If the vision and expectations of Sri Lanka Unites are to be truly appreciated, the past must be thoroughly examined. In what context does the hope for a better future arise? Years after its separation from Britain, Sri Lanka was considered successful, developing nation. Its peaceful transition to independence was coupled with its strong belief in democracy. Sri Lanka was later praised for willfully reversing its socialist policies. And yet, 60 years after independence, Sri Lanka is not considered to be a success story, but a case study in the development of terrorism. The exact causes of social unrest can obscure the underlying source of the civil war, a misunderstanding of other cultures inhabiting the island.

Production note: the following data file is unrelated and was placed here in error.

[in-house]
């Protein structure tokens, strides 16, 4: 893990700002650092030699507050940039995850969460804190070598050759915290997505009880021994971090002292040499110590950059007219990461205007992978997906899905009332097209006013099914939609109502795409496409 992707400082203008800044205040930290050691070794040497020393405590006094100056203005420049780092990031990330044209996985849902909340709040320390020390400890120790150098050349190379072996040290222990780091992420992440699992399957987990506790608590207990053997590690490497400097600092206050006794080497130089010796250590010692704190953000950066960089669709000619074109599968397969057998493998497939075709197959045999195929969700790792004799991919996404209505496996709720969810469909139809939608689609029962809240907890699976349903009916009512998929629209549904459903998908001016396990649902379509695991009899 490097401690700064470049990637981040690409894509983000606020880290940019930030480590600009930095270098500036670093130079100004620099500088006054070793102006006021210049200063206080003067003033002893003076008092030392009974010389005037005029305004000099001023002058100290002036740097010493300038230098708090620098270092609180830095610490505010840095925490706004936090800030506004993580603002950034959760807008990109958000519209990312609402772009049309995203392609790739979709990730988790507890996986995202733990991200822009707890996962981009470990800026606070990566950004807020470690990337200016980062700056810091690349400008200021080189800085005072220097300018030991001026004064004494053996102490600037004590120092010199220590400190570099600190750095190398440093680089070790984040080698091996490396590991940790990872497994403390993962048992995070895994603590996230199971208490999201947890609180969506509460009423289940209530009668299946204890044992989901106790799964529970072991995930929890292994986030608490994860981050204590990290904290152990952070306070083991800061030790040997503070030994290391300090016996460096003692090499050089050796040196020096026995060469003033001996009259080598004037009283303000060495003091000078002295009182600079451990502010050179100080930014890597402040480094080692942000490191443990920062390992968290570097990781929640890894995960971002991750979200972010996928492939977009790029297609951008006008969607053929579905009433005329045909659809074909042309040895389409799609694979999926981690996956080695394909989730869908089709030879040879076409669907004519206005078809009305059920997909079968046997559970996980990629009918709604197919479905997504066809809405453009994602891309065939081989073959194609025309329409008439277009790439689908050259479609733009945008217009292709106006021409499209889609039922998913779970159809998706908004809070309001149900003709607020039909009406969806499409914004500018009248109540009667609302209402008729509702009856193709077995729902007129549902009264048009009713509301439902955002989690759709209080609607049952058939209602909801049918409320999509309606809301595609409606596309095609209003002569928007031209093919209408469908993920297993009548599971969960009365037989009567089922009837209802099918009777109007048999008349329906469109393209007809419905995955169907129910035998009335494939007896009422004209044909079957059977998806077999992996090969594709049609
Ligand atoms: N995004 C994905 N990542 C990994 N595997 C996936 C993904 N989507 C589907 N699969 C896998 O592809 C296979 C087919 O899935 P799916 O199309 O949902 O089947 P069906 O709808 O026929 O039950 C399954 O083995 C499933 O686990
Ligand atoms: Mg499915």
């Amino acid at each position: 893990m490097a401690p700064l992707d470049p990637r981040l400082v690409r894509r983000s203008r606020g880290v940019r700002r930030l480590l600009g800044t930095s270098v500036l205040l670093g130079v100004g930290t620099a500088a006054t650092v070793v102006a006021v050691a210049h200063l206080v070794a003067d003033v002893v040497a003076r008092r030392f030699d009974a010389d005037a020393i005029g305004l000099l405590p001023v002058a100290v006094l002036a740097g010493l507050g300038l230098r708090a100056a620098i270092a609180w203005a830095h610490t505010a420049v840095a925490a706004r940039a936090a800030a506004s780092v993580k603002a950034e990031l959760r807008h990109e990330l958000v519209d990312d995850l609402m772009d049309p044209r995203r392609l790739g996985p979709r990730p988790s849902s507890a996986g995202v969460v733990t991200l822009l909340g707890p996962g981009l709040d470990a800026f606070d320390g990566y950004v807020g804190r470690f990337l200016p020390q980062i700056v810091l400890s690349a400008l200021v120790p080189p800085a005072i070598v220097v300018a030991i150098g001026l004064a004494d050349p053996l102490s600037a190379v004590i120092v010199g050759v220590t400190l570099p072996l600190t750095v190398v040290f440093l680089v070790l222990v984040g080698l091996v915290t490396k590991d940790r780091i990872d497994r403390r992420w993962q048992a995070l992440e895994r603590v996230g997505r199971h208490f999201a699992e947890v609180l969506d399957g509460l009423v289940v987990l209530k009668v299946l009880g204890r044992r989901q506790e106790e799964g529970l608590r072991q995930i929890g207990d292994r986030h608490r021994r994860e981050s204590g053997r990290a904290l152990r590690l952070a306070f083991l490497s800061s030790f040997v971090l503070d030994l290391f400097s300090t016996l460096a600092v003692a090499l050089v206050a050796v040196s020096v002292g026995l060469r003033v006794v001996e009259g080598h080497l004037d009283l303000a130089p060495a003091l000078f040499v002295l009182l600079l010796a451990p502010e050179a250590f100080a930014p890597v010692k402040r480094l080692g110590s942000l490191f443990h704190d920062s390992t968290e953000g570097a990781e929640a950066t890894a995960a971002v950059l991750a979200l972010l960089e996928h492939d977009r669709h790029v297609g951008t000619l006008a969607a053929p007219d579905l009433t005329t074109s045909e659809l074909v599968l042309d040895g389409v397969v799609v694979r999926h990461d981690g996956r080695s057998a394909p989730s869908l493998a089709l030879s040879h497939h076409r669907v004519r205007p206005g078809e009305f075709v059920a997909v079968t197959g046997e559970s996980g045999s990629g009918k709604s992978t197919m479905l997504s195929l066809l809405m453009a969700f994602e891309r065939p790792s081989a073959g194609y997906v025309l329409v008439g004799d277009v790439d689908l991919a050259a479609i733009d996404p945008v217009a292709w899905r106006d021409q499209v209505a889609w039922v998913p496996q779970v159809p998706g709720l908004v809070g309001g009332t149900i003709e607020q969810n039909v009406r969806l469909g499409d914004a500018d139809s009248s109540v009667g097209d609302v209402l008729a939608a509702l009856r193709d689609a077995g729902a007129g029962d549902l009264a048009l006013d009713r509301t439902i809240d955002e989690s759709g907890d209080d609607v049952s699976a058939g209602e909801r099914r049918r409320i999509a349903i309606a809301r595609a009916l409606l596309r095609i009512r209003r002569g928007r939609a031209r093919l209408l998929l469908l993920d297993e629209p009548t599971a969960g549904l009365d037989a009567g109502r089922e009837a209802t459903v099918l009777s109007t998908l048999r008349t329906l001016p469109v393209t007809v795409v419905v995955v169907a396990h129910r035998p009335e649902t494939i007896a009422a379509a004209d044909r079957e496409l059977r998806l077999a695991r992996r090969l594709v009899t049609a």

A sense of national community is inextricably linked to the future. In the past, ethnic groups have been unable or unwilling to look past their needs as an isolated group. War, by its very nature, cannot create a unified Sri Lanka as it enforces inaccurate stereotypes and cultivates a subculture of fear and mistrust. Sri Lanka must come to terms with the fact that it represents a plurality of cultures with various backgrounds. People on all sides of the conflict have taken this diversity to be a disadvantage to achieving their goals when such is not the case. Diversity does not dilute regional interests, but rather, enriches them. Breaking down artificial walls between peoples creates a positive awareness of others that contributes to integrated communities dedicated to working together to achieve each other’s goals. It provides a larger context from which the needs and attributes of each region are more fully explored as their understanding of others is reflected back upon the beholder. The danger lies in refusing to cope with a multicultural national society by creating barriers to all those who are outside one’s own kind, not in the plurality of cultures itself.